Stopping Seborrhea in Dogs

May 2015 by Karen Moriello, DVM, DACVD

Audience: Veterinary Team

Video Length: 1:29

Seborrhea in dogs can be caused by underlying skin disease or by a primary skin defect. While not life-threatening, the odor and appearance can make it very difficult to find a home for even the friendliest, most appealing dog. What can shelters and foster homes do to resolve this condition in dogs they're caring for?

Join Clinical Associate Professor of Dermatology at the University of Wisconsin-Madison School of Veterinary Medicine, Dr. Karen Moriello, as she presents a free webcast, Stopping the Scales, Greasiness, and Odor of Seborrhea in Shelter and Foster Home Dogs.

This is the third in a four-part series on veterinary dermatology by Dr. Moriello, who will focus on how best to manage the skin, ears and odor of seborrhea.

Attendees will learn:

  • The underlying causes of seborrhea
  • Which tests are helpful, and which aren't
  • Common triggers
  • The critical role of foster homes
  • What you need to know about transitioning dogs to a permanent home

This four-part veterinary dermatology series by Dr. Moriello is part of an ongoing series of educational programs from Maddie's Institute®, a program of Maddie's Fund®, the nation's leading funder of shelter medicine education. Maddie's Institute brings cutting edge shelter medicine information from universities and animal welfare leaders to shelter veterinarians, managers and staff as well as private practice veterinarians, rescue groups and community members to increase the lifesaving of homeless dogs and cats community-wide.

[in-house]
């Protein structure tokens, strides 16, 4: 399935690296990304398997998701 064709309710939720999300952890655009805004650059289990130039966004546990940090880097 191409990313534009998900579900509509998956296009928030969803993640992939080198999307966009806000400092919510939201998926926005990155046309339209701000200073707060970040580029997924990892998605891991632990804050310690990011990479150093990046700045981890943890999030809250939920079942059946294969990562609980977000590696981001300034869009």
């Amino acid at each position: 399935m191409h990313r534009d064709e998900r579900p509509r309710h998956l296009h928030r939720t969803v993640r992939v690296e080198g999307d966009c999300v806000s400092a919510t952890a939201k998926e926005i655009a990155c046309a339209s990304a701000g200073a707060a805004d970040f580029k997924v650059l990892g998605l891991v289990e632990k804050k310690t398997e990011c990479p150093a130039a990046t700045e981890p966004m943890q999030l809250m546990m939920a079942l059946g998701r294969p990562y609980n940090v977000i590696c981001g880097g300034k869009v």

This program was reviewed and approved by the AAVSB RACE program for 1.5 hours of continuing education. Participants should be aware that some boards have limitations on the number of hours accepted in certain categories and/or restrictions on certain methods of delivery of continuing education. Please contact the AAVSB RACE program if you have any comments/concerns regarding this program’s validity or relevancy to the veterinary profession.                                                     

This course has been pre-approved for Certified Animal Welfare Administrator continuing education credits.

Karen Moriello, DVM, DACVD

About Karen Moriello, DVM, DACVD

Dr. Moriello is a clinical professor of veterinary dermatology at the School of Veterinary Medicine, University of Wisconsin-Madison where she has been a faculty member since 1986. She is a Diplomate of the American College of Veterinary Dermatology and received the ACVD Award of Excellence in 2005. She has authored three teaching textbooks and is currently the co-editor of Veterinary Dermatology, an international journal. She has authored more than 200 manuscripts and book chapters on all aspects of small animal dermatology. Her research primarily focuses on the practical aspects of the management and treatment of dermatophytosis.

Comments

Content you may be interested in

Use social media to get more foster homes for big dogs

February 15, 2017

Can you save 44 large dogs’ lives in 14 days through the power of social media? Austin Pets Alive! (APA!) did just that, and in this recording from the 2015 Best Friends National Conference, Faith Wright tells you how you can, too! In Foster Faster: Growing Your Dog Foster Program, Wright says the trick is… Learn More

Adopted pets are rescued by love, saved by shelter medicine

February 9, 2017

If you’ve adopted a pet from an animal shelter or rescue group, you know how powerful the bond is that exists between the pet and their human family. You’re also probably aware of the efforts made by shelter and rescue staff and volunteers to make sure you and your pet found each other. What you… Learn More

Advances in pet databases can help your shelter or rescue group get more pets adopted

February 8, 2017

The technological revolution of the last 25 years has had a profound impact on the animal welfare industry. Things we now take for granted, like websites that display our organizations' services and adoptable pets, pet-search databases such as Petfinder.com and Adopt-a-Pet.com, more robust and easy to use animal sheltering software solutions, and the rise of… Learn More